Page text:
Complex carbohydrates like those in whole foods (potatoes, brown rice, vegetables, fruits, grains, beans, seeds) are digested, converted to glucose and carried through the bloodstream to the pancreas.  The pancreas then produces insulin which creates energy.  Excess complex sugar is stored in the liver. When your body becomes hungry (needs fuel), the level of sugar in the body drops to restore balance. Next, the liver converts some of its stored sugar (glycogen) back into glucose to be carried by the bloodstream.

With refined sugar there is no “digesting.”  It goes straight into the bloodstream. Over the course of human development, we humans have developed the ability to handle diluted sugars like complex carbohydrates found in fruits and vegetables. Using the body as a refined carbohydrate garbage dump causes enormous distress. Sugar may be one of the leading causes (along with alcohol, tobacco, and stress) of high blood cholesterol and triglycerides.

Another serious problem with sugar is its effect on teeth (http://www.elmhurst.edu/~chm/vchembook/548toothdecay.html). Cavity causing mouth bacteria multiply like an explosion in the presence of sugar.  They produce an acid that eats into teeth.  Avoiding refined sugar along with limiting other refined carbohydrates such as white flour, will almost eliminate tooth decay.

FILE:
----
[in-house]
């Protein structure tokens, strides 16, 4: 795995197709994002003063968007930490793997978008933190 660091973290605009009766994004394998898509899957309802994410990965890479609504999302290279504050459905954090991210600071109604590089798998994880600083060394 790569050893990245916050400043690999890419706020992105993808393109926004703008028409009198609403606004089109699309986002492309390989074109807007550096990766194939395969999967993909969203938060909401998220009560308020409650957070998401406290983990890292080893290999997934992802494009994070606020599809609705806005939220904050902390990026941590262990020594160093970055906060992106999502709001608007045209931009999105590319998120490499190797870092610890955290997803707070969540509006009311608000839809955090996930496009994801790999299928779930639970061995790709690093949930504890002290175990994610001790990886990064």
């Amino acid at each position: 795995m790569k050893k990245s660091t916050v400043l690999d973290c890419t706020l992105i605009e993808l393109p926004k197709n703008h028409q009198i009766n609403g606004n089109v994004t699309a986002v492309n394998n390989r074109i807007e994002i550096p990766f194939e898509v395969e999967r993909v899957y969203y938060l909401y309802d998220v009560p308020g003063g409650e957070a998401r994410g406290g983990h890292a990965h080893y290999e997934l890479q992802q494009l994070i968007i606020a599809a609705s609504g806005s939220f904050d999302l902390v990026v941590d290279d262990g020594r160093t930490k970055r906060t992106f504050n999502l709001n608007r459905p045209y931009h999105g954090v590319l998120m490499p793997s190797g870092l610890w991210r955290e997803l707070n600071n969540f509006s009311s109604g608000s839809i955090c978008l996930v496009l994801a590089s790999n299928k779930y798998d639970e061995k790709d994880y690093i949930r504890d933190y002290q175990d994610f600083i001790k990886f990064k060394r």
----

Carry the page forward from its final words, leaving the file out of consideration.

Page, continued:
Most prehistoric people and societies cut off from modern dietary choices don’t have cavity problems. See http://www.abc.net.au/science/articles/2008/05/28/2244461.htm for a good discussion on this. As long as the contemporary basic cultures consume their traditional diets, they are free of most dental and medical problems. However, as soon as they begin to eat a western diet of highly refined carbohydrates, they become victims of rampant tooth decay, tuberculosis, dental abscesses, and in succeeding generations, narrowing of the face, crowded teeth, mouth breathing, cancer, club foot, birth defects, painful childbirth, increased crime and arthritis.

Other Kinds of Refined Sugar
Sugars come in more than one form and although there are beliefs about “natural” sugars being better for us, this notion has been challenged by some researchers.

Maple Syrup